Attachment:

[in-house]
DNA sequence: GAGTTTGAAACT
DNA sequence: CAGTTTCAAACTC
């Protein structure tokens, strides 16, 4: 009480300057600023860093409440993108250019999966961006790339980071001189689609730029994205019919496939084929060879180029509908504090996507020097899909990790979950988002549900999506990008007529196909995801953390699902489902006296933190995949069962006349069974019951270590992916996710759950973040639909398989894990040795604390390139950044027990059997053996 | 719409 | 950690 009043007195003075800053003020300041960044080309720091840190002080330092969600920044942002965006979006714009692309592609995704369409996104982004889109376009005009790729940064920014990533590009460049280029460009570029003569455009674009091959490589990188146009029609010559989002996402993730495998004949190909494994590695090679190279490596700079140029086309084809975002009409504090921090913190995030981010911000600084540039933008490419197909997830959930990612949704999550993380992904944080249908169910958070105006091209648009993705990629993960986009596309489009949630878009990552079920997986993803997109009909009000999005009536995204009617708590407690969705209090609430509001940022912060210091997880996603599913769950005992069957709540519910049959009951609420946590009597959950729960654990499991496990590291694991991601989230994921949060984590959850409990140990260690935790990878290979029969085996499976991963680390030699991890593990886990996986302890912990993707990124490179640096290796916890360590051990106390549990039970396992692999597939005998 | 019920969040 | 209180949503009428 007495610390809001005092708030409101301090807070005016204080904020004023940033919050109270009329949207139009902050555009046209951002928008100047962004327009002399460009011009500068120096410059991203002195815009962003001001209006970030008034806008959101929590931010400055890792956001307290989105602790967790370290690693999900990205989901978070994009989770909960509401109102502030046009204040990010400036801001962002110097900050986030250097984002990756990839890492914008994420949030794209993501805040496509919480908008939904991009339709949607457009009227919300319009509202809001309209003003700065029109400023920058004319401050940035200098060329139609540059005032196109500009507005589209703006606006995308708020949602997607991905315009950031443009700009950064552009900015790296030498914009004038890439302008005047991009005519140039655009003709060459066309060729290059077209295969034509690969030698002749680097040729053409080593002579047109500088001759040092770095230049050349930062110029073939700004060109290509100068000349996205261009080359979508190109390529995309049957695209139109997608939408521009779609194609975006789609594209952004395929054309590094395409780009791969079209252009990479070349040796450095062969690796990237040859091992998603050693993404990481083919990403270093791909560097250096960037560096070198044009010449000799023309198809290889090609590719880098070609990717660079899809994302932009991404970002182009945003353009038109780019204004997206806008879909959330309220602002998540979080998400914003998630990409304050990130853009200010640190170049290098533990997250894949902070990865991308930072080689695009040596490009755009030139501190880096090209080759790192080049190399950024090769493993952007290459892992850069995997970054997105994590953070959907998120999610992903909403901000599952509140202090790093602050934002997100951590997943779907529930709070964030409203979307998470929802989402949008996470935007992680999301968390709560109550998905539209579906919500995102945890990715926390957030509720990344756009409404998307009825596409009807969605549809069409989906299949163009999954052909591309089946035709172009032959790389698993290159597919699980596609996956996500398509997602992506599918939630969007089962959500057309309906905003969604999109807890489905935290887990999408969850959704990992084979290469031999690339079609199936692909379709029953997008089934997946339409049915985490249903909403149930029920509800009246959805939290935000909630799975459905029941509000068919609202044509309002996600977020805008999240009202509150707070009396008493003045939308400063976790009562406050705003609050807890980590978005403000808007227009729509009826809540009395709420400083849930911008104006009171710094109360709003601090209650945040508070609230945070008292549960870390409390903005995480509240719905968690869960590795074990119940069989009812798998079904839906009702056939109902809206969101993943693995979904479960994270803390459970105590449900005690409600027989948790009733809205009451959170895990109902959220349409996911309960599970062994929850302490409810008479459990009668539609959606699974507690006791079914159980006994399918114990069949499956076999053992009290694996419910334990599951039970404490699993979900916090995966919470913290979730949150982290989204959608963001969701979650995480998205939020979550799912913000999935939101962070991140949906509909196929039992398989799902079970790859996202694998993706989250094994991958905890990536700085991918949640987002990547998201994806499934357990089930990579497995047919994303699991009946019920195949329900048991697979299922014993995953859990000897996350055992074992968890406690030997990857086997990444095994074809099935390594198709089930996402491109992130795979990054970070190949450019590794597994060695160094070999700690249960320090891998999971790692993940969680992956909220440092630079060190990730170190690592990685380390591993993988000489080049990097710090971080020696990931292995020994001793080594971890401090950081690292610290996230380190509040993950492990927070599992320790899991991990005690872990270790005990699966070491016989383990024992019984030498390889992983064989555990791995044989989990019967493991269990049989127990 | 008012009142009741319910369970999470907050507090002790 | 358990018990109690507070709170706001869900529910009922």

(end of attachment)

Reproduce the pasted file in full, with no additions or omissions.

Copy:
[in-house]
DNA sequence: GAGTTTGAAACT
DNA sequence: CAGTTTCAAACTC
């Protein structure tokens, strides 16, 4: 009480300057600023860093409440993108250019999966961006790339980071001189689609730029994205019919496939084929060879180029509908504090996507020097899909990790979950988002549900999506990008007529196909995801953390699902489902006296933190995949069962006349069974019951270590992916996710759950973040639909398989894990040795604390390139950044027990059997053996 | 719409 | 950690 009043007195003075800053003020300041960044080309720091840190002080330092969600920044942002965006979006714009692309592609995704369409996104982004889109376009005009790729940064920014990533590009460049280029460009570029003569455009674009091959490589990188146009029609010559989002996402993730495998004949190909494994590695090679190279490596700079140029086309084809975002009409504090921090913190995030981010911000600084540039933008490419197909997830959930990612949704999550993380992904944080249908169910958070105006091209648009993705990629993960986009596309489009949630878009990552079920997986993803997109009909009000999005009536995204009617708590407690969705209090609430509001940022912060210091997880996603599913769950005992069957709540519910049959009951609420946590009597959950729960654990499991496990590291694991991601989230994921949060984590959850409990140990260690935790990878290979029969085996499976991963680390030699991890593990886990996986302890912990993707990124490179640096290796916890360590051990106390549990039970396992692999597939005998 | 019920969040 | 209180949503009428 007495610390809001005092708030409101301090807070005016204080904020004023940033919050109270009329949207139009902050555009046209951002928008100047962004327009002399460009011009500068120096410059991203002195815009962003001001209006970030008034806008959101929590931010400055890792956001307290989105602790967790370290690693999900990205989901978070994009989770909960509401109102502030046009204040990010400036801001962002110097900050986030250097984002990756990839890492914008994420949030794209993501805040496509919480908008939904991009339709949607457009009227919300319009509202809001309209003003700065029109400023920058004319401050940035200098060329139609540059005032196109500009507005589209703006606006995308708020949602997607991905315009950031443009700009950064552009900015790296030498914009004038890439302008005047991009005519140039655009003709060459066309060729290059077209295969034509690969030698002749680097040729053409080593002579047109500088001759040092770095230049050349930062110029073939700004060109290509100068000349996205261009080359979508190109390529995309049957695209139109997608939408521009779609194609975006789609594209952004395929054309590094395409780009791969079209252009990479070349040796450095062969690796990237040859091992998603050693993404990481083919990403270093791909560097250096960037560096070198044009010449000799023309198809290889090609590719880098070609990717660079899809994302932009991404970002182009945003353009038109780019204004997206806008879909959330309220602002998540979080998400914003998630990409304050990130853009200010640190170049290098533990997250894949902070990865991308930072080689695009040596490009755009030139501190880096090209080759790192080049190399950024090769493993952007290459892992850069995997970054997105994590953070959907998120999610992903909403901000599952509140202090790093602050934002997100951590997943779907529930709070964030409203979307998470929802989402949008996470935007992680999301968390709560109550998905539209579906919500995102945890990715926390957030509720990344756009409404998307009825596409009807969605549809069409989906299949163009999954052909591309089946035709172009032959790389698993290159597919699980596609996956996500398509997602992506599918939630969007089962959500057309309906905003969604999109807890489905935290887990999408969850959704990992084979290469031999690339079609199936692909379709029953997008089934997946339409049915985490249903909403149930029920509800009246959805939290935000909630799975459905029941509000068919609202044509309002996600977020805008999240009202509150707070009396008493003045939308400063976790009562406050705003609050807890980590978005403000808007227009729509009826809540009395709420400083849930911008104006009171710094109360709003601090209650945040508070609230945070008292549960870390409390903005995480509240719905968690869960590795074990119940069989009812798998079904839906009702056939109902809206969101993943693995979904479960994270803390459970105590449900005690409600027989948790009733809205009451959170895990109902959220349409996911309960599970062994929850302490409810008479459990009668539609959606699974507690006791079914159980006994399918114990069949499956076999053992009290694996419910334990599951039970404490699993979900916090995966919470913290979730949150982290989204959608963001969701979650995480998205939020979550799912913000999935939101962070991140949906509909196929039992398989799902079970790859996202694998993706989250094994991958905890990536700085991918949640987002990547998201994806499934357990089930990579497995047919994303699991009946019920195949329900048991697979299922014993995953859990000897996350055992074992968890406690030997990857086997990444095994074809099935390594198709089930996402491109992130795979990054970070190949450019590794597994060695160094070999700690249960320090891998999971790692993940969680992956909220440092630079060190990730170190690592990685380390591993993988000489080049990097710090971080020696990931292995020994001793080594971890401090950081690292610290996230380190509040993950492990927070599992320790899991991990005690872990270790005990699966070491016989383990024992019984030498390889992983064989555990791995044989989990019967493991269990049989127990 | 008012009142009741319910369970999470907050507090002790 | 358990018990109690507070709170706001869900529910009922």